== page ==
Our customers often ask if we have a suggested gear list for backpacking. This week, we’ll be providing not one but three different backpacking lists to use as a reference: one for traditional backpackers, one for ultralight backpackers, and one for first time backpackers! Today, we’ll take a look at what you need if you’re just starting out, and this is your first backpacking trip.
For first-time backpackers, the idea can be a bit daunting. After all, hiking long hours with a heavy pack, sleeping in primitive camp sites with no facilities whatsoever, and relying only on the equipment you can carry at one time are things that you don’t really do in your everyday life! A little bit of planning can make it a lot easier to take that first big step, so we’ve prepared this gear list with your first backpacking trip in mind.
For the sake of this backpacking gear list, we will assume that our beginner backpacker is heading out for a weekend trip with a friend, in the southeastern United States, at elevations no higher than 5,000 feet, between late April and early June. Our backpacking trip is not likely to involve night-time temperatures below 40 degrees. If this is your first backpacking trip, start small and try for 12 or 15 miles; the goal is to have fun, and you can try longer trips later!
We’ll start by listing the “major” items you’ll need, with a small paragraph about each. This article won’t include the items you wear on your body, just what you’ll have in your pack. Most of these are best-sellers and award-winners, and all are available from Rock/Creek:
The Osprey Sirrus and Stratos are great packs for beginning backpackers who are looking for one pack that will do it all. Don’t overload it, take the time to read the instructions and adjust the torso harness properly, and this pack will carry your gear happily for years to come. Large enough for short backpacking trips and still small enough to use on day hikes, this pack has excellent ventilation for hot days, attachments for your trekking poles, and includes a rain cover for those unexpected showers.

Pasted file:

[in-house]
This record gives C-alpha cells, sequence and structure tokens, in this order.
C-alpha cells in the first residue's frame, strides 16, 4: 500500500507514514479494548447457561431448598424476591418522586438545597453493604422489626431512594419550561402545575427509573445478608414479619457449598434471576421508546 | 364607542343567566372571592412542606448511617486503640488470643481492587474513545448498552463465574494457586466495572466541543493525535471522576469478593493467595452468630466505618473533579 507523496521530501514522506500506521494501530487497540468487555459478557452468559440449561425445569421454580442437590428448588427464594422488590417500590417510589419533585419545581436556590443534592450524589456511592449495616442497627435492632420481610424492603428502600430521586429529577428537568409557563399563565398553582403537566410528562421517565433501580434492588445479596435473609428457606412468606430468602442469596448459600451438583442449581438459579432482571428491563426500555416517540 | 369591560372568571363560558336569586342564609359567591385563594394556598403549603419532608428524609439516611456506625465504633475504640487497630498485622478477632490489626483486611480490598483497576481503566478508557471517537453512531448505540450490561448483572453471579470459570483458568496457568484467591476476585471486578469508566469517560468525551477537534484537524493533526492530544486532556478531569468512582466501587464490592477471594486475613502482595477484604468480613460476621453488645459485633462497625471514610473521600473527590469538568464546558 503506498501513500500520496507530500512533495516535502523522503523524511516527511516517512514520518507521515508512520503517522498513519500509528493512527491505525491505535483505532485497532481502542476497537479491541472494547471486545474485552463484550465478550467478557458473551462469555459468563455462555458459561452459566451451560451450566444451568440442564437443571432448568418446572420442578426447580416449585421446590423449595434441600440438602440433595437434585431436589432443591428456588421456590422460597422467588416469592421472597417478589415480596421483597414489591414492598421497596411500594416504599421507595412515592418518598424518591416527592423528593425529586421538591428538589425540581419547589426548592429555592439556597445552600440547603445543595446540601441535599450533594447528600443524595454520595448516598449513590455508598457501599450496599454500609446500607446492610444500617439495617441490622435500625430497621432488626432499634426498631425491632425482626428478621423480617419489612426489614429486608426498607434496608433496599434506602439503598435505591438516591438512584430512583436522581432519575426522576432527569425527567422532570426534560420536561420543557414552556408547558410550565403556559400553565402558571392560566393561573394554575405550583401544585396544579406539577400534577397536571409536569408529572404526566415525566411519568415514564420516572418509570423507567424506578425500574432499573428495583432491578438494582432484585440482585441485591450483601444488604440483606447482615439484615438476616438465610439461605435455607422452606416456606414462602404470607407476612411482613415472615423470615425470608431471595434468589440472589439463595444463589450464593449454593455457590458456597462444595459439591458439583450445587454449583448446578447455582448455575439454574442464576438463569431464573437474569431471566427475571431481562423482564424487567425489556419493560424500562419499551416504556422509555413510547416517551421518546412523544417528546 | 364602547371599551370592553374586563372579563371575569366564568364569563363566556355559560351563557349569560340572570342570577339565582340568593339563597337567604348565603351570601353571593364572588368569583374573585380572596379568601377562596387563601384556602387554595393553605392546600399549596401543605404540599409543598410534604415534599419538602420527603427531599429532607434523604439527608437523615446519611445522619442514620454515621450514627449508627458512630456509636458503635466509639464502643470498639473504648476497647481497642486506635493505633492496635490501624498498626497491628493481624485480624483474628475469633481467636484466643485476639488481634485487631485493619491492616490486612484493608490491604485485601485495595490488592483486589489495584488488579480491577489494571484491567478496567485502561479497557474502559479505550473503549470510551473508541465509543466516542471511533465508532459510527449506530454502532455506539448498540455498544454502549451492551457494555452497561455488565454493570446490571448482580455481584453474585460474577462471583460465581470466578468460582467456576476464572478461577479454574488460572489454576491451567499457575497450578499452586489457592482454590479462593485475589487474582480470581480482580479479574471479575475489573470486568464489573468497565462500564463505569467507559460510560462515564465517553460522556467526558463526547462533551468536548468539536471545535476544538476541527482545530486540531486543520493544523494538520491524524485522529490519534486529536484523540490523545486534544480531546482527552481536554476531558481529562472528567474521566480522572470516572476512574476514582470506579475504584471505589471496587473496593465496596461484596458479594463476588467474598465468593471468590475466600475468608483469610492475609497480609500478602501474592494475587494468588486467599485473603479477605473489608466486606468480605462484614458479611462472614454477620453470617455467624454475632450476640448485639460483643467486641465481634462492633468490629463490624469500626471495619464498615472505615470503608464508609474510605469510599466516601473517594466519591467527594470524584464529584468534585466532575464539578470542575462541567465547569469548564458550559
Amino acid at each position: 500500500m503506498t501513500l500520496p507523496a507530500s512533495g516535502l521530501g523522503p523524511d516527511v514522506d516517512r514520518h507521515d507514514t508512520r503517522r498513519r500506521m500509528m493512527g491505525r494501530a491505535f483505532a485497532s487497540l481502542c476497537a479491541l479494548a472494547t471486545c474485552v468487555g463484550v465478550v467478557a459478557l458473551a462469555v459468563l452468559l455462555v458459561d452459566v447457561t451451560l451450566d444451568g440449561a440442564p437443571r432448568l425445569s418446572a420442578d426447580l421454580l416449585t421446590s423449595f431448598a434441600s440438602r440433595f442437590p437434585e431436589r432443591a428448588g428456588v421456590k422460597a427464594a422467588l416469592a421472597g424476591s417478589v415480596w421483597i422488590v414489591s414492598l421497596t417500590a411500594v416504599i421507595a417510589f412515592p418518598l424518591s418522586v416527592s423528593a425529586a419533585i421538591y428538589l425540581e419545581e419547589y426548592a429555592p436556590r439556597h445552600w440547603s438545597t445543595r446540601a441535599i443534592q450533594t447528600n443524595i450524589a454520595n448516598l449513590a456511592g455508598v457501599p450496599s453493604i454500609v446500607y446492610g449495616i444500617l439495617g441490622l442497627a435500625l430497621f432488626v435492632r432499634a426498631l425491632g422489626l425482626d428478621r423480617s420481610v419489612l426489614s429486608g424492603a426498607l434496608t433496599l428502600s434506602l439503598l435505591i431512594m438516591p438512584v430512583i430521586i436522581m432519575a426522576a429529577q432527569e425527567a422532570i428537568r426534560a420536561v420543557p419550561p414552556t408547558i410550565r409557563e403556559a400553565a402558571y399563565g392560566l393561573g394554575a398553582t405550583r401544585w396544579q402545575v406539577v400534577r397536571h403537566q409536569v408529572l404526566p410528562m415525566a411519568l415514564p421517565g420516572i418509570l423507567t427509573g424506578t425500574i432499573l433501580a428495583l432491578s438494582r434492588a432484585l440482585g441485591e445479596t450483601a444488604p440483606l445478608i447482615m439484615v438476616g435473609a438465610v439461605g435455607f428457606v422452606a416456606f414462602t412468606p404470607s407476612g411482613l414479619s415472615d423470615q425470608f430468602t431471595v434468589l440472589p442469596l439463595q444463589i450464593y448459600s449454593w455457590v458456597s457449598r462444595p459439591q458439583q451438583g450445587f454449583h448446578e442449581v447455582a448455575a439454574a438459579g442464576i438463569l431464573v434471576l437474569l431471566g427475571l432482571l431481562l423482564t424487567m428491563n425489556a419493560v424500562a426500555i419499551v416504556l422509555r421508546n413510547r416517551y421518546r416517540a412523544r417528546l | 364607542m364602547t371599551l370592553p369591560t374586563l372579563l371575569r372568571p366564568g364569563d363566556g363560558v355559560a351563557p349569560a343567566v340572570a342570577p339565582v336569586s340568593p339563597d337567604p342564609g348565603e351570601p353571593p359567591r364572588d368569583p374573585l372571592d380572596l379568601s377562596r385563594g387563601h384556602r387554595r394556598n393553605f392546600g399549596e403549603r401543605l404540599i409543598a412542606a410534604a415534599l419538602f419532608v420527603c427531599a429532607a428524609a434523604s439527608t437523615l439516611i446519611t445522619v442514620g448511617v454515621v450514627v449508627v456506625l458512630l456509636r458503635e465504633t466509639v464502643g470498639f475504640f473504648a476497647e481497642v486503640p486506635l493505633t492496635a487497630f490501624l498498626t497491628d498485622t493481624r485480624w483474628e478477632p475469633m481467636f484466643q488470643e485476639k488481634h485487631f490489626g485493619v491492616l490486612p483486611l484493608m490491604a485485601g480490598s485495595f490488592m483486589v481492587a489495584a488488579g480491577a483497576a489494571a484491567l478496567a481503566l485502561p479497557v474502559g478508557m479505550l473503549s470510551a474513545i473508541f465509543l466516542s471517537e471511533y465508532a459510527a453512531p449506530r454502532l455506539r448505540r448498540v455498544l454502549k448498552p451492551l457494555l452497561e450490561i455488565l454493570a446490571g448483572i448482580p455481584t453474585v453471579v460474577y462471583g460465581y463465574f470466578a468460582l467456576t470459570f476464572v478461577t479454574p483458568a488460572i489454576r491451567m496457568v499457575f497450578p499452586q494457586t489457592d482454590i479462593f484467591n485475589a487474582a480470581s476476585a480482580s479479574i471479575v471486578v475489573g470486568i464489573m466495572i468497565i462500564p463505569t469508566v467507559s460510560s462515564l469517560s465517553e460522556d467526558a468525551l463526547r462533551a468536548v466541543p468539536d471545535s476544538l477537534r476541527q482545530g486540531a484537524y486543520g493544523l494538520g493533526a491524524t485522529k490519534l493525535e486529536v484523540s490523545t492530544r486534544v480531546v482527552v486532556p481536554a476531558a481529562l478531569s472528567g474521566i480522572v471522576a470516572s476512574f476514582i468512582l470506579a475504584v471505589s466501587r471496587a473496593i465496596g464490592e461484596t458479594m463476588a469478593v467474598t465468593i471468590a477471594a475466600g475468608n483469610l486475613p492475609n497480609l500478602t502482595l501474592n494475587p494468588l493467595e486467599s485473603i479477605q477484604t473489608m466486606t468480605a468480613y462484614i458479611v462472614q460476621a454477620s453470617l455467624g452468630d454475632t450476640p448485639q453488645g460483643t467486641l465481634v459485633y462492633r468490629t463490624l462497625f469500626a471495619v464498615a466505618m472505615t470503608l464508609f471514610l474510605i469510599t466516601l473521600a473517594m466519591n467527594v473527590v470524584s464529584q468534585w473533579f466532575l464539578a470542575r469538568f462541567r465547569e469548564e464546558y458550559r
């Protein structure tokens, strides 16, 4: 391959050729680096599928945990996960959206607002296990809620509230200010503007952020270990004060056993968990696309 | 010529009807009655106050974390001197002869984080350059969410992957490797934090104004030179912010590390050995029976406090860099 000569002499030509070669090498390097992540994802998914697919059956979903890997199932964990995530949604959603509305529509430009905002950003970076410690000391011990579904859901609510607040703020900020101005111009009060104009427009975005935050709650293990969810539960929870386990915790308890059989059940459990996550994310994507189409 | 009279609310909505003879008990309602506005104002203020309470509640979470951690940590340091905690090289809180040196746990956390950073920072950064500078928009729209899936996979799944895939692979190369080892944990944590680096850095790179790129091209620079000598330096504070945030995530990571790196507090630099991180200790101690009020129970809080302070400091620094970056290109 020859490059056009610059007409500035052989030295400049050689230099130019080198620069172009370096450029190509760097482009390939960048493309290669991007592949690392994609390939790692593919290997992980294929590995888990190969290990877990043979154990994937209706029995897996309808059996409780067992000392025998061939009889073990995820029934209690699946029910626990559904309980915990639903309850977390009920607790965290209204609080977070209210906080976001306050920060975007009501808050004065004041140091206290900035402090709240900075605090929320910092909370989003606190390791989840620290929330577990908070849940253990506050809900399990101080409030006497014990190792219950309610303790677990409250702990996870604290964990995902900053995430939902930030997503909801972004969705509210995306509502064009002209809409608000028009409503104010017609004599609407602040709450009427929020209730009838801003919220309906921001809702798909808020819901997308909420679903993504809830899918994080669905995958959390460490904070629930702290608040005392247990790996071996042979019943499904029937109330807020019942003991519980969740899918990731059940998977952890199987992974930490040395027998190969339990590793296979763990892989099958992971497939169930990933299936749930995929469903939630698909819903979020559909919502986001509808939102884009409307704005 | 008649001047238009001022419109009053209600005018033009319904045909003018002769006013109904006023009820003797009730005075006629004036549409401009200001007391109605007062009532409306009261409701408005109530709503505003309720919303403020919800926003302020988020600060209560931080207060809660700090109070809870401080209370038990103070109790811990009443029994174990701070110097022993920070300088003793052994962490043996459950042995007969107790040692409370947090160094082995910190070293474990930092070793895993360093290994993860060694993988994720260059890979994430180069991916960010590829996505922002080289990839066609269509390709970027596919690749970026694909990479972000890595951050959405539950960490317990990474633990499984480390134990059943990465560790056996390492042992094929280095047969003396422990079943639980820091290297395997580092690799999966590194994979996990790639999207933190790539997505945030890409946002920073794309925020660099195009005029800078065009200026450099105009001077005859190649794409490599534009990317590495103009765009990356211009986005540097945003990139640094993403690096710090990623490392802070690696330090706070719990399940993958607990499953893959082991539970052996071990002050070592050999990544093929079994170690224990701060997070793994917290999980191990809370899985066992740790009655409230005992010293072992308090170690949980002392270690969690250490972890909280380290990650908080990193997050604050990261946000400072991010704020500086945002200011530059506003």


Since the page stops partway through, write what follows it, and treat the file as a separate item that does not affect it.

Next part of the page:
A good backpacking tent should be weatherproof, easy to set up, and light enough to carry on a long day of hiking. The Marmot Tungsten 2P tent fits the bill without breaking the bank. Two doors means you can exit the tent without having to climb over your friend, a roomy interior provides livability, and the two vestibules give you a place to keep your boots and pack out of the elements.
If you’re going backpacking, you need a mummy-shaped sleeping bag; that huge rectangular thing you already own isn’t going to cut it. A down sleeping bag may not be in your budget, but synthetic sleeping bags are inexpensive, compressible, and light enough for backpacking use. Check out the Marmot Trestles 30° sleeping bag, which has the construction quality of a more expensive bag at a great price.
Therm-A-Rest Trail Lite
The Thermarest Trail Lite has had some major updates over the years: with a tapered shape and a weight of just 1 lb 10 oz, it’s an awesome value. These 1.5″ sleeping pads are a lot more comfortable than those awful blue foam things… “Practice” sleeping on one in your backyard (or living room!) beforehand and you’ll sleep better on your first night in the wilderness. Also available in a women’s version!
Because of Giardia lamblia and other nasties that can make you very sick very fast on the trail, you need to filter the water you collect before drinking it. The Gravityworks Filter System is durable and easy to use; simply hang the unfiltered bladder on a tree branch and let gravity take care of the rest.